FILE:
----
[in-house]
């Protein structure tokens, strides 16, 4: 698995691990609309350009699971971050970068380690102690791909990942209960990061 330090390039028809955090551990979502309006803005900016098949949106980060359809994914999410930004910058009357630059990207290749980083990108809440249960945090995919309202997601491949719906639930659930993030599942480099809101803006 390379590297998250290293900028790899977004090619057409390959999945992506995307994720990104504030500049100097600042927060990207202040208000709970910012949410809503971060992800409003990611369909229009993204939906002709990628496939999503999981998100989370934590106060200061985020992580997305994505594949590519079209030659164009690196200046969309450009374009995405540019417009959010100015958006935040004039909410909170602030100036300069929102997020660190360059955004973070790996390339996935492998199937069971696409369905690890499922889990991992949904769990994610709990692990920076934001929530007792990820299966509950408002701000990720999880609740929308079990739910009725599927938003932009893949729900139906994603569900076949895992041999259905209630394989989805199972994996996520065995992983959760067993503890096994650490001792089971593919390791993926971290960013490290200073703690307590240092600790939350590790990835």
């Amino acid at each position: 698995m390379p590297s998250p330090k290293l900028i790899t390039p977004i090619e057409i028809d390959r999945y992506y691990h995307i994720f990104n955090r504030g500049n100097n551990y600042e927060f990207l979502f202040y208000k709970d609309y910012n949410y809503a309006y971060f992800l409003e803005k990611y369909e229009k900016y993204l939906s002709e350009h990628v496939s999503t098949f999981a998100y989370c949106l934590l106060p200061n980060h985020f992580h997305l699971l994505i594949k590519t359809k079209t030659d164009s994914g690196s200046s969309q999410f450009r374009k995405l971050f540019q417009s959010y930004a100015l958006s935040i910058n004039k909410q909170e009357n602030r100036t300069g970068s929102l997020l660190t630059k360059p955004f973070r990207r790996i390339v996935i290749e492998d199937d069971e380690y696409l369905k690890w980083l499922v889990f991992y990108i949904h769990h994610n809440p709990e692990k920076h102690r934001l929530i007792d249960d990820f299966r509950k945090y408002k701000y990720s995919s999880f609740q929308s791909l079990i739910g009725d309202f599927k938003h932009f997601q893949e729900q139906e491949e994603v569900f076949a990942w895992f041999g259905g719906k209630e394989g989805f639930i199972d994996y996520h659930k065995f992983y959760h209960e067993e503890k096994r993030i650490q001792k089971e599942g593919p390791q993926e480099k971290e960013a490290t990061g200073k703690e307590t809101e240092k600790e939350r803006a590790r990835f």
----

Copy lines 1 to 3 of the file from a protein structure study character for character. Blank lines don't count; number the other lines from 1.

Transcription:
[in-house]
């Protein structure tokens, strides 16, 4: 698995691990609309350009699971971050970068380690102690791909990942209960990061 330090390039028809955090551990979502309006803005900016098949949106980060359809994914999410930004910058009357630059990207290749980083990108809440249960945090995919309202997601491949719906639930659930993030599942480099809101803006 390379590297998250290293900028790899977004090619057409390959999945992506995307994720990104504030500049100097600042927060990207202040208000709970910012949410809503971060992800409003990611369909229009993204939906002709990628496939999503999981998100989370934590106060200061985020992580997305994505594949590519079209030659164009690196200046969309450009374009995405540019417009959010100015958006935040004039909410909170602030100036300069929102997020660190360059955004973070790996390339996935492998199937069971696409369905690890499922889990991992949904769990994610709990692990920076934001929530007792990820299966509950408002701000990720999880609740929308079990739910009725599927938003932009893949729900139906994603569900076949895992041999259905209630394989989805199972994996996520065995992983959760067993503890096994650490001792089971593919390791993926971290960013490290200073703690307590240092600790939350590790990835």
């Amino acid at each position: 698995m390379p590297s998250p330090k290293l900028i790899t390039p977004i090619e057409i028809d390959r999945y992506y691990h995307i994720f990104n955090r504030g500049n100097n551990y600042e927060f990207l979502f202040y208000k709970d609309y910012n949410y809503a309006y971060f992800l409003e803005k990611y369909e229009k900016y993204l939906s002709e350009h990628v496939s999503t098949f999981a998100y989370c949106l934590l106060p200061n980060h985020f992580h997305l699971l994505i594949k590519t359809k079209t030659d164009s994914g690196s200046s969309q999410f450009r374009k995405l971050f540019q417009s959010y930004a100015l958006s935040i910058n004039k909410q909170e009357n602030r100036t300069g970068s929102l997020l660190t630059k360059p955004f973070r990207r790996i390339v996935i290749e492998d199937d069971e380690y696409l369905k690890w980083l499922v889990f991992y990108i949904h769990h994610n809440p709990e692990k920076h102690r934001l929530i007792d249960d990820f299966r509950k945090y408002k701000y990720s995919s999880f609740q929308s791909l079990i739910g009725d309202f599927k938003h932009f997601q893949e729900q139906e491949e994603v569900f076949a990942w895992f041999g259905g719906k209630e394989g989805f639930i199972d994996y996520h659930k065995f992983y959760h209960e067993e503890k096994r993030i650490q001792k089971e599942g593919p390791q993926e480099k971290e960013a490290t990061g200073k703690e307590t809101e240092k600790e939350r803006a590790r990835f």